In response to coolade2's comment:
In response to prolate0spheroid's comment:
One point that probably should be made on this thread is that as of now, Martin has not threatened any lawsuit or made any attempt to file one (at least as far as I've heard). So the idea that he wanted to quit football and get money going out the door is pure speculation. There is an alternative possibility, and that's simply that Martin couldn't endure continued "harassment" from his teammates and didn't want to remain in a work environment where such behaviour was tolerated. I put "harassment" in quotes, here, because I'm using it as a general term, not as a legal term. The type of harassment to which Martin was subject may not have been technically illegal, but it still may have made the work environment intolerable for Martin. The question, then, is not a legal one, but simply a policy question. Does the NFL want to allow work environments where behaviour like Incognito's is tolerated and maybe even encouraged? I suspect not. Incognito's actions are, in my opinion, disgusting and deplorable, and I doubt the NFL wants to be seen by the public as an organization that promotes that kind of behaviour among its employees. I'm also not sure the NFL wants to create a work environment where talented young football players feel abused and (in extreme cases like Martin's) want to leave.
One thing I find interesting about this case, is what happens to Martin now. Normally, an employee who finds his work environment unsatisfactory can simply quit and go find a job in his field elsewhere. But the rules in football bind the employee to a single team. So what is Martin's recourse if he's harassed by his teammates on the Dolphins? Put up with it or end his NFL career? That's not, in my opinion, a satisfactory solution if there's clear evidence that Martin's dissatisfaction with the Dolphins was due solely to his teammates being abusive. In such a situation, it seems to me that the player should be allowed to seek employment with another team. It will be interesting to see how the union and league work this one out. Martin's contract binds him to the Dolphins. But if the Dolphins create an abusive work environment where Martin can't work, should that void the contract? I'd think yes, but we'll see how it plays out.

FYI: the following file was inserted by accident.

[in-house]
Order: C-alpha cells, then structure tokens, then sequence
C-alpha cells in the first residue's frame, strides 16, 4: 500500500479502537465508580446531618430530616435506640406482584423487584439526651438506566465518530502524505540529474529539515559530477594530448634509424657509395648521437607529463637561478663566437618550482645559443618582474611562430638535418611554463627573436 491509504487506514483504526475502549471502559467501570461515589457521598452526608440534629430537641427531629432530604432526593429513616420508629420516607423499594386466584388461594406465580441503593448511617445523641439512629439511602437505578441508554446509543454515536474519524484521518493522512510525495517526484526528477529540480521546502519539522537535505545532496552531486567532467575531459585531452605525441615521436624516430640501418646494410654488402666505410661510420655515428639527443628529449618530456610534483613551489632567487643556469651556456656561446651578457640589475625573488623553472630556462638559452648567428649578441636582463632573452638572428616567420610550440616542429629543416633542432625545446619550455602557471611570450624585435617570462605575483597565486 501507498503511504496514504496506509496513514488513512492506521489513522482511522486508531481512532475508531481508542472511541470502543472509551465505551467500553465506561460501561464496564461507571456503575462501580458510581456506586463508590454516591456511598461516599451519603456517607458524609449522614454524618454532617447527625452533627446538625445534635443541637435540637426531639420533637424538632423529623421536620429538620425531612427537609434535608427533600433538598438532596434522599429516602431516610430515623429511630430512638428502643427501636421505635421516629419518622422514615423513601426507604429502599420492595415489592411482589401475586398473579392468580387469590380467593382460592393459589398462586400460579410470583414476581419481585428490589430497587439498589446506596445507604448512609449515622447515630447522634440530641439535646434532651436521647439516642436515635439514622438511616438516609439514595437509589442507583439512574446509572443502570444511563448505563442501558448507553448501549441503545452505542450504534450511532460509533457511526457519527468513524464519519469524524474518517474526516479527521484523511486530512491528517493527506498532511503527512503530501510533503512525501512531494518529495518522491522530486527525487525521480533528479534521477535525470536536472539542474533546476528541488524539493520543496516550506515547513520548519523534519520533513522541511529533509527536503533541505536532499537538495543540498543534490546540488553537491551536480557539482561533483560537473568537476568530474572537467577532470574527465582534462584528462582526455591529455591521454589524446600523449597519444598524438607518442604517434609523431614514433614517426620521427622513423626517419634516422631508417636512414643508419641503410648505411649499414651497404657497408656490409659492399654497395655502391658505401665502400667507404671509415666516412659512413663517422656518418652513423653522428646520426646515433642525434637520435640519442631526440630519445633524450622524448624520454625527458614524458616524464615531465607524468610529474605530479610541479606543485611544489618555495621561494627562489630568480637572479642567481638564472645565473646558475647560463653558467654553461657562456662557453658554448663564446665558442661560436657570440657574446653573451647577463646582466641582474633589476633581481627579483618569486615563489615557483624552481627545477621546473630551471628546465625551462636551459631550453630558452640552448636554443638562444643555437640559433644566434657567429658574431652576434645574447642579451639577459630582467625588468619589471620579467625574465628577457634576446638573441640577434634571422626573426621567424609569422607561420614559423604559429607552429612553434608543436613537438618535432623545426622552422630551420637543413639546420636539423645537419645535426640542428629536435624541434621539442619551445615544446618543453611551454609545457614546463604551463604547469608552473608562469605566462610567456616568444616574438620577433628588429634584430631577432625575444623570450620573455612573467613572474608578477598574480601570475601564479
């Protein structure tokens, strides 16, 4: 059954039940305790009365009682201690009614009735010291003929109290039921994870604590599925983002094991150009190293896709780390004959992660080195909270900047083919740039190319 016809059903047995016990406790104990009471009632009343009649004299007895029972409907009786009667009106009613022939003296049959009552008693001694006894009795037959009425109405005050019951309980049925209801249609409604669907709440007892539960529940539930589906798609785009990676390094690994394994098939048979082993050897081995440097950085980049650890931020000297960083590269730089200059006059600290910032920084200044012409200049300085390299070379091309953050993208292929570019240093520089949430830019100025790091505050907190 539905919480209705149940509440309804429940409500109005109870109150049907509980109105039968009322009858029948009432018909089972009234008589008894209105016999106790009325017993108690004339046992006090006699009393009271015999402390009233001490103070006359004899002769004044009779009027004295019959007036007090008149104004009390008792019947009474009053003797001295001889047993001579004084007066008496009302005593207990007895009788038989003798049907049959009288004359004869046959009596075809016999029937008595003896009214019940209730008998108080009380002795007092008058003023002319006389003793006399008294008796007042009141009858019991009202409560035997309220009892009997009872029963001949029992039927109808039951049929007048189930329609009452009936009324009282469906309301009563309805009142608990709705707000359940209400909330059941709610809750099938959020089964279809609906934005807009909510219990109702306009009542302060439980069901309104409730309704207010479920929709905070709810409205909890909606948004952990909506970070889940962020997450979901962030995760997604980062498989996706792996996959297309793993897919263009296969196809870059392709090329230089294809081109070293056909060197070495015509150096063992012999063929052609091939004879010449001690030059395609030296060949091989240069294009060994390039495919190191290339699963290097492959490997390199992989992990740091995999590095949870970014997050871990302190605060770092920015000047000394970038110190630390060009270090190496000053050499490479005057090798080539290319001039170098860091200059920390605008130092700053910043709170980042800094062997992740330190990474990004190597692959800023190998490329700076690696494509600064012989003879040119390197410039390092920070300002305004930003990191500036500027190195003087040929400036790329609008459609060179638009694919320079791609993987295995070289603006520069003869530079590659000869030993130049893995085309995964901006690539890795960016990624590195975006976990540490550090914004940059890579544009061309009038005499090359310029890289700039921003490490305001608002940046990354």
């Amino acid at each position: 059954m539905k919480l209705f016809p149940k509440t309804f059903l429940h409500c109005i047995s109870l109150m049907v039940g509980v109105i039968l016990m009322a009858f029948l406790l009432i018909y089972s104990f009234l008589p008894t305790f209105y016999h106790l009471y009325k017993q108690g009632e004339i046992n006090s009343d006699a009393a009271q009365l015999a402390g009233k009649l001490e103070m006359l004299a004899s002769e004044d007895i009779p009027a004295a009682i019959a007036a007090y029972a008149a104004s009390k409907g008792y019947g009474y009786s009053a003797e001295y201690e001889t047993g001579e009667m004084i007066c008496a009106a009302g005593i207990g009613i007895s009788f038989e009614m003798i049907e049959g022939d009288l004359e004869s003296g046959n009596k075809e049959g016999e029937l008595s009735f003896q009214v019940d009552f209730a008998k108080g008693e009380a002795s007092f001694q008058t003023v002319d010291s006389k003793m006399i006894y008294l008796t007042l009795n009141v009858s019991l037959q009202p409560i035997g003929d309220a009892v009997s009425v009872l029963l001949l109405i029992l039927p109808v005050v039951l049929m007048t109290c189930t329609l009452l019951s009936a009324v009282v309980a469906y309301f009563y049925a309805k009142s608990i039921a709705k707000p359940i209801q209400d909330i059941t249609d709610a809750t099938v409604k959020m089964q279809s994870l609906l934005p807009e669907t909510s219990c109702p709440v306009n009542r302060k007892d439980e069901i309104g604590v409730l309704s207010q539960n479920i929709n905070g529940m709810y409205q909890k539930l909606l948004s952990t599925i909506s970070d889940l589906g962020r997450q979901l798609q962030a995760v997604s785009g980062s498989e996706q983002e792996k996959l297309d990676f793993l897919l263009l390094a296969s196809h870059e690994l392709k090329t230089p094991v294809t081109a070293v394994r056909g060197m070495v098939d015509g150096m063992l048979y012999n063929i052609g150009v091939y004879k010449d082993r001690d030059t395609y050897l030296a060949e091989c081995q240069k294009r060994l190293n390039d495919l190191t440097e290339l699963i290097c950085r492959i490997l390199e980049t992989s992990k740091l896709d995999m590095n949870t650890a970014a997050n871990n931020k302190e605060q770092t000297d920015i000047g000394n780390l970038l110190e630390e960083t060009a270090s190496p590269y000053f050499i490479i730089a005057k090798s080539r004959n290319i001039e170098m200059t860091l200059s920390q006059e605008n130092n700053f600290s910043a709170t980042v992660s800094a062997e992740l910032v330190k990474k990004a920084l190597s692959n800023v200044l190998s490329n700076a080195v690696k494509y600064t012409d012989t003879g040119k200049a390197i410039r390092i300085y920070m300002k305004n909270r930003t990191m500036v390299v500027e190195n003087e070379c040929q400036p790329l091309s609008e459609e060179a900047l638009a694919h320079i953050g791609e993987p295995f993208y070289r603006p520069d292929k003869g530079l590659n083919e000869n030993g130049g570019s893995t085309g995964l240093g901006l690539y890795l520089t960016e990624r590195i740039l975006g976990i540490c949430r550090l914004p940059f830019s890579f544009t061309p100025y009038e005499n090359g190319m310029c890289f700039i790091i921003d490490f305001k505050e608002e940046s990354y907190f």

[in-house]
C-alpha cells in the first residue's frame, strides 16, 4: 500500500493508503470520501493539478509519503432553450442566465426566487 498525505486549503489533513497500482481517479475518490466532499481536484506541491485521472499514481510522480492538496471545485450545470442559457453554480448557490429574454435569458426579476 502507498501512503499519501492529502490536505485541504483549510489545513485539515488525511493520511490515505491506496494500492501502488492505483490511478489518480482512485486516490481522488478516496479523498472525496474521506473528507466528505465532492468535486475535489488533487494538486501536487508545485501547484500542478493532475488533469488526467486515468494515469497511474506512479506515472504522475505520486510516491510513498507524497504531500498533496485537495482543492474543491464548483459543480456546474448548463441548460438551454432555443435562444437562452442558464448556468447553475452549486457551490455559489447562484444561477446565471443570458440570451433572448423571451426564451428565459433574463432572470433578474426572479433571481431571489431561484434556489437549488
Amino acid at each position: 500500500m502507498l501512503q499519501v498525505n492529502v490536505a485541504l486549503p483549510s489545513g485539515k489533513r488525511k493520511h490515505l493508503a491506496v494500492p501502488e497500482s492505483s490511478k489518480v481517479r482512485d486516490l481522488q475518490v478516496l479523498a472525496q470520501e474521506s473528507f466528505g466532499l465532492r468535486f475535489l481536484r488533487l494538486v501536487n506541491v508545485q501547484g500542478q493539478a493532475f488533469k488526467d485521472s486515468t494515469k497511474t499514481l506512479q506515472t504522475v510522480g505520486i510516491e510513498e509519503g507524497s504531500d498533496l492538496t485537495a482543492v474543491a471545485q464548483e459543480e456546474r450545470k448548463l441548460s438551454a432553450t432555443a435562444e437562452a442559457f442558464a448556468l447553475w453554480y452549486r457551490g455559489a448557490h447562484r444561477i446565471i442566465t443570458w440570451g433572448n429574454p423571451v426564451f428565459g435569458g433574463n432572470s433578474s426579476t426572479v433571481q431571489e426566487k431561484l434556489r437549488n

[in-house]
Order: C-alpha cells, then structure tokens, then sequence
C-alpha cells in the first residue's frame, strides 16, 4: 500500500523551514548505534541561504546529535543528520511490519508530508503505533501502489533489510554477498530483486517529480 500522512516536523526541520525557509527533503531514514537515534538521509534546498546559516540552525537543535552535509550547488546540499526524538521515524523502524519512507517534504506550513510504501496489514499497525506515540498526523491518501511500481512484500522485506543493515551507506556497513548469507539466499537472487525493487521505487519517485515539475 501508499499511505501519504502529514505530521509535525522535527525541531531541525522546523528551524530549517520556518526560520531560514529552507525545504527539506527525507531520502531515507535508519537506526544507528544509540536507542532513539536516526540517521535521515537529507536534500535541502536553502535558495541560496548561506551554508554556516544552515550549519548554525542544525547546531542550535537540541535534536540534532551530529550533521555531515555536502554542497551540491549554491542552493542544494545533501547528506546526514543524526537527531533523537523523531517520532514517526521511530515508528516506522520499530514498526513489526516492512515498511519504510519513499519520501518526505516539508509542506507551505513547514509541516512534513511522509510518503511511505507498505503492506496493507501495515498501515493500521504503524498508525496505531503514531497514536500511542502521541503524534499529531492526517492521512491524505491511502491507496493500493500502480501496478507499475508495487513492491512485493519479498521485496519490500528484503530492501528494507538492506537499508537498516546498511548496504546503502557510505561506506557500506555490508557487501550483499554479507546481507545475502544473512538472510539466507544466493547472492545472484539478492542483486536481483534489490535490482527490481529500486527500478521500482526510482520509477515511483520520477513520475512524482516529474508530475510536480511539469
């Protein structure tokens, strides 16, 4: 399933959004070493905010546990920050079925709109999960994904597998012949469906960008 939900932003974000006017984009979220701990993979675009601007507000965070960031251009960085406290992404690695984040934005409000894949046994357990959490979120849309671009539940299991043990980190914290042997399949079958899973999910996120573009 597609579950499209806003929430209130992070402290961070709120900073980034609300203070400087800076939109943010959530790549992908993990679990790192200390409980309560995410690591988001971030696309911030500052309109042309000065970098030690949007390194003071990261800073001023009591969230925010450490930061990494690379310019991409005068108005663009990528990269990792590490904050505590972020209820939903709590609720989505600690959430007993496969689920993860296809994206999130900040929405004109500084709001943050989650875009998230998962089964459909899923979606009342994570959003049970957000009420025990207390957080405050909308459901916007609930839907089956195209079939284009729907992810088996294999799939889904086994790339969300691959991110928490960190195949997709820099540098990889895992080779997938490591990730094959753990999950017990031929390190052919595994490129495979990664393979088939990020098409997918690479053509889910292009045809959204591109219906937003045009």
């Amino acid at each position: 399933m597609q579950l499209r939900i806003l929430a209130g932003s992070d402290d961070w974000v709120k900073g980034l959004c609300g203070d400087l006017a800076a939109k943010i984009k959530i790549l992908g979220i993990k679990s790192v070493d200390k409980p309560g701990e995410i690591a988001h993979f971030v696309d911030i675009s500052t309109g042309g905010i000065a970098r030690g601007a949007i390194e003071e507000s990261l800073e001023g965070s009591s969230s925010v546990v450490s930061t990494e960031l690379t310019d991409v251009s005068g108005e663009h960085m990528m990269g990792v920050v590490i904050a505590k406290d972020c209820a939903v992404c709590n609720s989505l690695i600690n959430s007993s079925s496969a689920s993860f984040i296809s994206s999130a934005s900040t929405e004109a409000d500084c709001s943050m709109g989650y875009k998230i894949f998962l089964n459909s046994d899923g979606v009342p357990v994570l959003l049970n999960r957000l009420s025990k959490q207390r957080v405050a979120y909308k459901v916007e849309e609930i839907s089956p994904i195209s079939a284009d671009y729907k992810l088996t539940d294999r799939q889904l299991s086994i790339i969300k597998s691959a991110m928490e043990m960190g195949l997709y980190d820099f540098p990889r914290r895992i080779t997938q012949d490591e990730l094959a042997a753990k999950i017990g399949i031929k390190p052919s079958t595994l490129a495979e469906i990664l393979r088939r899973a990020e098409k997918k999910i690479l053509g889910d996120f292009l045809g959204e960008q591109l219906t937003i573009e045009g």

Interesting angle... But I would speculate that the contract is what the difference is. Most employee siuations are just that , no contract. The contract will be broken down to its exact wording and then most likely a settlement , Maybe by a court if it is pushed that far.
Funny, I just added a paragraph in my original post to point that out. I think that's what's interesting here. He is bound by contract to a team that he feels has created an intolerably abusive work environment. Unlike most employees, he can't just move to another team. That creates some interesting legal dilemmas. I'm sure it's a headache for the NFL and the NFLPA both--and it's one reason they'll want to take action to limit "hazing" in the future.